What is Microsoft Azure?
Azure is a cloud computing platform that can provide everything a business needs to run all or part of its computing operations virtually—including servers, storage, databases, networking, analytics and more.Azure is also appealing to many small and medium sized businesses. One reason for this is that it helps SMBs avoid huge capital outlays for equipment; it also removes the burden of upgrades and maintenance, as smaller organizations may not have in-house experts readily available to provide support. And because Azure makes it easy to add or remove computing resources in minutes as compared to hours (or days!), it provides increased flexibility that businesses simply wouldn’t have with a traditional on-premise datacenter.
This service group empowers companies to quickly provision Linux and Windows virtual machines, achieve high availability through autoscaling and supercharge app development using a serverless architecture. Users are able to create microservices, scalable cloud applications and APIs.
Microsoft’s virtual datacenters provide companies with agile connectivity and scalable infrastructure, eliminating the need for on-premises hardware. All data written to Azure is encrypted and accessible over HTTP or HTTPS. This service is also compatible with a variety of languages, including .NET, Java, Node.js, Python, PHP and others.
This group of services simplifies data recovery, allowing users to back up virtual machines, SQL workloads and on-premises VMware with a single click. Through Azure, companies can quickly restore data using VSS snapshot or fsfreeze without fear of application consistency.
This feature set allows organizations to create hybrid computing frameworks that utilize both private and public cloud infrastructure. By doing so, users can seamlessly deliver their custom applications to thousands of virtual machines, ensure the highest levels of compliance and cybersecurity and monitor their network resources in real time.
Top Business Benefits of Microsoft Azure Cloud
Now that we have a sense of the core services offered by Microsoft Azure, it may be helpful to dive into how they benefit modern businesses. First, it’s important to note that every organization has different needs when it comes to data storage, application development and resource management. For example, smaller companies that do not collect customer data may not require a massive amount of storage space, but may need a flexible and agile testing environment for their web apps. The trick to successfully integrating Azure is pinning down the exact capabilities and services an organization needs before signing up.
No on-site hardware required
Owning and operating on-premise data storage equipment comes with high upfront costs and consistent overhead, which can eat into a company’s IT budget. By moving their data, applications and computing processes to the cloud, organizations can essentially eliminate the need for on-site hardware. Businesses looking to keep some of their processes on private servers, whether due to convenience or compliance issues, can build a hybrid cloud environment using Azure’s advanced networking features.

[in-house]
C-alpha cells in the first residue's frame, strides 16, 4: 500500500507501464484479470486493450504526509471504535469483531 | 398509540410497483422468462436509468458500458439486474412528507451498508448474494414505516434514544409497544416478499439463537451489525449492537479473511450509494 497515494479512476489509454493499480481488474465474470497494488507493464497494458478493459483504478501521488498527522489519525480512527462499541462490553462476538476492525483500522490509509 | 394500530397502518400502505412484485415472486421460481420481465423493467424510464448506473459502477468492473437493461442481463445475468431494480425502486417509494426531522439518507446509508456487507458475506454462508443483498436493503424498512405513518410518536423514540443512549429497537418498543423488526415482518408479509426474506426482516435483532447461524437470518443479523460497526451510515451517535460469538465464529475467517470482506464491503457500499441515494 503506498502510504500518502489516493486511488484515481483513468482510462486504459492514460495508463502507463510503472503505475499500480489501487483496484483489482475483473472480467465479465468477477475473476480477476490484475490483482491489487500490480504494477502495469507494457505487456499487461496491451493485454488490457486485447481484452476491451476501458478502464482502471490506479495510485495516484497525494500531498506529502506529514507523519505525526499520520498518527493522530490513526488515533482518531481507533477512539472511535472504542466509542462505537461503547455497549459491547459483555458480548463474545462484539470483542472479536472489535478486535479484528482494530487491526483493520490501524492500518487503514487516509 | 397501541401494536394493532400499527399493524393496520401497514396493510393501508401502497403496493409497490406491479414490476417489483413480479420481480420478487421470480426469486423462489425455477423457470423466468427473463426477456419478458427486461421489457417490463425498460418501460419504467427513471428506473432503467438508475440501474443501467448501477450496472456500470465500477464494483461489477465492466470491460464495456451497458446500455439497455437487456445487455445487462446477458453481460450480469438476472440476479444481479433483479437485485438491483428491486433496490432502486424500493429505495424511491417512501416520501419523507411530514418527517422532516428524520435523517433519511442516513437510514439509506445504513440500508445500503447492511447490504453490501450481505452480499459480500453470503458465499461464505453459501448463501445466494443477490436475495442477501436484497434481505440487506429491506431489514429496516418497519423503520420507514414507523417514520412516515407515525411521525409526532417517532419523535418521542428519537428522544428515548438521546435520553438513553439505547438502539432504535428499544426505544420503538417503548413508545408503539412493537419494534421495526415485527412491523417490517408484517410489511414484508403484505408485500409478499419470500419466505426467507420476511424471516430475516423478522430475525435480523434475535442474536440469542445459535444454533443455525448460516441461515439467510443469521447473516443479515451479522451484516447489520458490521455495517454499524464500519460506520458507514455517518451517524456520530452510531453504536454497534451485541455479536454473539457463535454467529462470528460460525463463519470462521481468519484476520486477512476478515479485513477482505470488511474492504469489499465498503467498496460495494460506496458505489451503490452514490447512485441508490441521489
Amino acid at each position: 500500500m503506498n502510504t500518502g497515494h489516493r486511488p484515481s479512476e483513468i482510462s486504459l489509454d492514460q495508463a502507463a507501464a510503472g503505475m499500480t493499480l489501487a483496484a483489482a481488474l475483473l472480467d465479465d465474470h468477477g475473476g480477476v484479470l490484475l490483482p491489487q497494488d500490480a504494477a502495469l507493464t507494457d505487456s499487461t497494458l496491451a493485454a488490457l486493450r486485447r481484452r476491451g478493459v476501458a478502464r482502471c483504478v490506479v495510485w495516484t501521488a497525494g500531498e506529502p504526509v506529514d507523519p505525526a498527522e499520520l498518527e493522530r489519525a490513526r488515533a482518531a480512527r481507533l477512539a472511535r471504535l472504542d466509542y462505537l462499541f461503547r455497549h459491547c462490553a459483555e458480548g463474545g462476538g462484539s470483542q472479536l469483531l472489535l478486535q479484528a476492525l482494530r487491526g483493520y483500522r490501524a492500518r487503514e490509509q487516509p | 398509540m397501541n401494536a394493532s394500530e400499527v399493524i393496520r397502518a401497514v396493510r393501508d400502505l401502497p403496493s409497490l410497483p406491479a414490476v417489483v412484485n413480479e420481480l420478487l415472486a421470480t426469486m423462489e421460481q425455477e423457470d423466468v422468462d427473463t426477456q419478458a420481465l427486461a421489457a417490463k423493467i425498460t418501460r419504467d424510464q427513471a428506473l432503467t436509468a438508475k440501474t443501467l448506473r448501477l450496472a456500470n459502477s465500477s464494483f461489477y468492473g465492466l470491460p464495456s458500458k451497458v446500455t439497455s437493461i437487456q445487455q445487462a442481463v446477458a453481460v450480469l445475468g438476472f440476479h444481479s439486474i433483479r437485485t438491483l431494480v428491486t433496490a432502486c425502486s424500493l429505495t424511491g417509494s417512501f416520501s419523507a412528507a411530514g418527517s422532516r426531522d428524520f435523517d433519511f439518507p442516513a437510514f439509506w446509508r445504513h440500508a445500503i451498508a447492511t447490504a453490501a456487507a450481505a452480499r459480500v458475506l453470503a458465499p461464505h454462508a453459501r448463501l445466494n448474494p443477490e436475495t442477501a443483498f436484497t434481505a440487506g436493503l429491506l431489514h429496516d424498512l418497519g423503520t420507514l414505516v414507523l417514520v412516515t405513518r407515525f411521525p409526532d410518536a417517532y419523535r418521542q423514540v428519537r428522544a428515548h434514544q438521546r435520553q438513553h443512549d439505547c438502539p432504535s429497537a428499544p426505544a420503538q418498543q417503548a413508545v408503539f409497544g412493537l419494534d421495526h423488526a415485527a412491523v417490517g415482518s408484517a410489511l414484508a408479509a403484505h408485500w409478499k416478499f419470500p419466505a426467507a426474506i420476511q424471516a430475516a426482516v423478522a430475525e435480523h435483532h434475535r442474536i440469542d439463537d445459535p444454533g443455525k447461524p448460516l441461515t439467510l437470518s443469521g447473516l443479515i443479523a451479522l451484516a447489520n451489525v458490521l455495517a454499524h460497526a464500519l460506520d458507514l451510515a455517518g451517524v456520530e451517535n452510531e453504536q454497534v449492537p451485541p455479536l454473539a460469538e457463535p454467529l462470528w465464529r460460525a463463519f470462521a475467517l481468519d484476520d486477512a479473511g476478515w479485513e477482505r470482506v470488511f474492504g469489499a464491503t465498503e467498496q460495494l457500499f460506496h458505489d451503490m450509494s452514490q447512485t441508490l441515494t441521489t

Cost-effective subscription models
Microsoft Azure’s consumption based pricing structure allows small businesses and large enterprises to better manage their IT budgets and leverage the exact cloud features they need. This usage-based model is highly effective for decreasing infrastructure costs, reducing the burden placed on in-house IT management and streamlining cross-departmental workflows. If issues arise, users are backed by Microsoft’s extensive knowledge base and 24-hour support team.
All data stored on Azure is protected by an advanced encryption process, and Microsoft’s data centers are outfitted with two-tier authentication, proxy card access readers and even biometric scanners. When paired with existing cybersecurity systems and policies, Azure’s built-in security tools can help maintain the privacy, integrity and availability of sensitive customer information. Through its multi-layered security model, Microsoft helps companies ward off data breaches, malware, DDos attacks and other evolving threats.
Unlike many of the competing cloud service vendors, Microsoft Azure provides high availability and redundancy across all of its data centers. The tech giant operates in 55 regions worldwide and is available in 140 countries, making Azure well-suited to companies with a global reach. Because of its massive presence, Microsoft is able to offer a service-level agreement that ensures 99.95% availability, which amounts to under 4.5 hours of downtime per year.
Business needs change over time, whether for growth or downsizing, which makes scalability a core concern for any infrastructure-related investment. Microsoft Azure’s public cloud framework allows organizations to increase their storage space and computing power on demand, ensuring maximum capacity during short-term bursts of traffic and long-term expansion projects. Azure was designed to scale alongside businesses, meaning users can adjust their service agreements to prevent disruption of their high-load applications.